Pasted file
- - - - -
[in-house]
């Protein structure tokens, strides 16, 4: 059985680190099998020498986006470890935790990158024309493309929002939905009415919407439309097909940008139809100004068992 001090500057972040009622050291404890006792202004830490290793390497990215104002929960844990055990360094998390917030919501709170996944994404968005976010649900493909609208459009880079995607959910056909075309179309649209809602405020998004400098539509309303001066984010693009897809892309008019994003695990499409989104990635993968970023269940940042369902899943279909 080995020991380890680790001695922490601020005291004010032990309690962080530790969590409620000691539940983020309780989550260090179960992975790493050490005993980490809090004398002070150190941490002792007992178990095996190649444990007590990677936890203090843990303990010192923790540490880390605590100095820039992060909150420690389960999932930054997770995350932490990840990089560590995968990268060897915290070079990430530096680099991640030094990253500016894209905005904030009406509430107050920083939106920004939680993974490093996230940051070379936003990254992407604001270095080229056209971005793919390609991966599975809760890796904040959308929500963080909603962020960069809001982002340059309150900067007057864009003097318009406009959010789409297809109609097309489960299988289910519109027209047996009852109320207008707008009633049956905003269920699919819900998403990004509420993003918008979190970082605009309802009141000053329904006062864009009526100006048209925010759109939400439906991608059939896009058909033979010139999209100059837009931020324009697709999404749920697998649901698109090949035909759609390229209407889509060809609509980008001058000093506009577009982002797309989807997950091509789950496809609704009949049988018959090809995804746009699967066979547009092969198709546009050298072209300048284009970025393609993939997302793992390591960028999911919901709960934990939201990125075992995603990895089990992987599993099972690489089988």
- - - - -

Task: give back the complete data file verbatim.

[in-house]
């Protein structure tokens, strides 16, 4: 059985680190099998020498986006470890935790990158024309493309929002939905009415919407439309097909940008139809100004068992 001090500057972040009622050291404890006792202004830490290793390497990215104002929960844990055990360094998390917030919501709170996944994404968005976010649900493909609208459009880079995607959910056909075309179309649209809602405020998004400098539509309303001066984010693009897809892309008019994003695990499409989104990635993968970023269940940042369902899943279909 080995020991380890680790001695922490601020005291004010032990309690962080530790969590409620000691539940983020309780989550260090179960992975790493050490005993980490809090004398002070150190941490002792007992178990095996190649444990007590990677936890203090843990303990010192923790540490880390605590100095820039992060909150420690389960999932930054997770995350932490990840990089560590995968990268060897915290070079990430530096680099991640030094990253500016894209905005904030009406509430107050920083939106920004939680993974490093996230940051070379936003990254992407604001270095080229056209971005793919390609991966599975809760890796904040959308929500963080909603962020960069809001982002340059309150900067007057864009003097318009406009959010789409297809109609097309489960299988289910519109027209047996009852109320207008707008009633049956905003269920699919819900998403990004509420993003918008979190970082605009309802009141000053329904006062864009009526100006048209925010759109939400439906991608059939896009058909033979010139999209100059837009931020324009697709999404749920697998649901698109090949035909759609390229209407889509060809609509980008001058000093506009577009982002797309989807997950091509789950496809609704009949049988018959090809995804746009699967066979547009092969198709546009050298072209300048284009970025393609993939997302793992390591960028999911919901709960934990939201990125075992995603990895089990992987599993099972690489089988």